Bird Box – Josh Malerman

9780007529872Horror is not a genre that I usually go for – not in books or film – but I was intrigued after reading a teaser chapter of this debut novel. The last time I read anything that piqued my curiosity so much was Justin Cronin’s magnificent book, The Passage, which was a pretty good sign. I decided to see how much I could read on a train journey down to London – it turns out is was so gripping I had to dig something else out for the final hour’s travelling!

What made it so compelling? Well, imagine living in a world where you can’t look out of the window or see the sky. It is our world but you must hide from it because there is something nasty out there and if you see it you will die. Now, imagine that you are trapped in a house with all this horror outside – and you have two four year old children with you….. The story moves forward towards Malorie the heroine’s terrifying journey through this hostile world, blindfolded and relying on the unnaturally sharp hearing of toddlers who have never seen anything outside of a few rooms, and back through the events which led her to that point. We hear of the news reports, spreading round the world, of madness, murders and, above all, suicides which follow on from seeing ‘something’. This something is never fully described – only its awful effects.

This is a tautly written story – and, in fact, the genre seems to fall somewhere between horror, thriller and dystopian fiction. It turns out that it is as much about how different people react to a crisis as it is about the crisis itself. The story was taken up by Universal before publication and the screenplay has been given to genre specialist Eric Heisserer. I don’t know how long it will take to make but I may even try to overcome my reluctance to watch horror films when it comes out. But I may have to go home with a blindfold on…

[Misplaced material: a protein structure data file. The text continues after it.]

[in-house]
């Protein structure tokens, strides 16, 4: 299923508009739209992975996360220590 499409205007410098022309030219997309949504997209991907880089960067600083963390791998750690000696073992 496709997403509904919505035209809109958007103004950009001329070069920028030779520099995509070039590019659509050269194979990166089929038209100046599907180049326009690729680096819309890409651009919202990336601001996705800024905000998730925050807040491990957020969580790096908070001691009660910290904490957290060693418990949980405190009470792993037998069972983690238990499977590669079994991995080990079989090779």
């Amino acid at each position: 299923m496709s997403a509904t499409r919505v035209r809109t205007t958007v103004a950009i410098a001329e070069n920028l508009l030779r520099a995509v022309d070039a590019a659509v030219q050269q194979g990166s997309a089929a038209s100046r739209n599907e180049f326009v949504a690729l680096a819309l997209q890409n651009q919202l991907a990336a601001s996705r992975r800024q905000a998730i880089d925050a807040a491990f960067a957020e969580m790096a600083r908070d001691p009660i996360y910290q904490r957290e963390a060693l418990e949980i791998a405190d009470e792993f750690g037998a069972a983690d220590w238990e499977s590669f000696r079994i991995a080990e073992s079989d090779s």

Jane

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2 thoughts on “Bird Box – Josh Malerman

  1. I’m not much of a horror reader either, but that sounds really intriguing. Shades of Day of the Triffids to associating horrifying events with not being able to see what’s going on in the world around you.

  2. Pingback: Bookseller interview with Jane Skudder | Andrew Knighton writes

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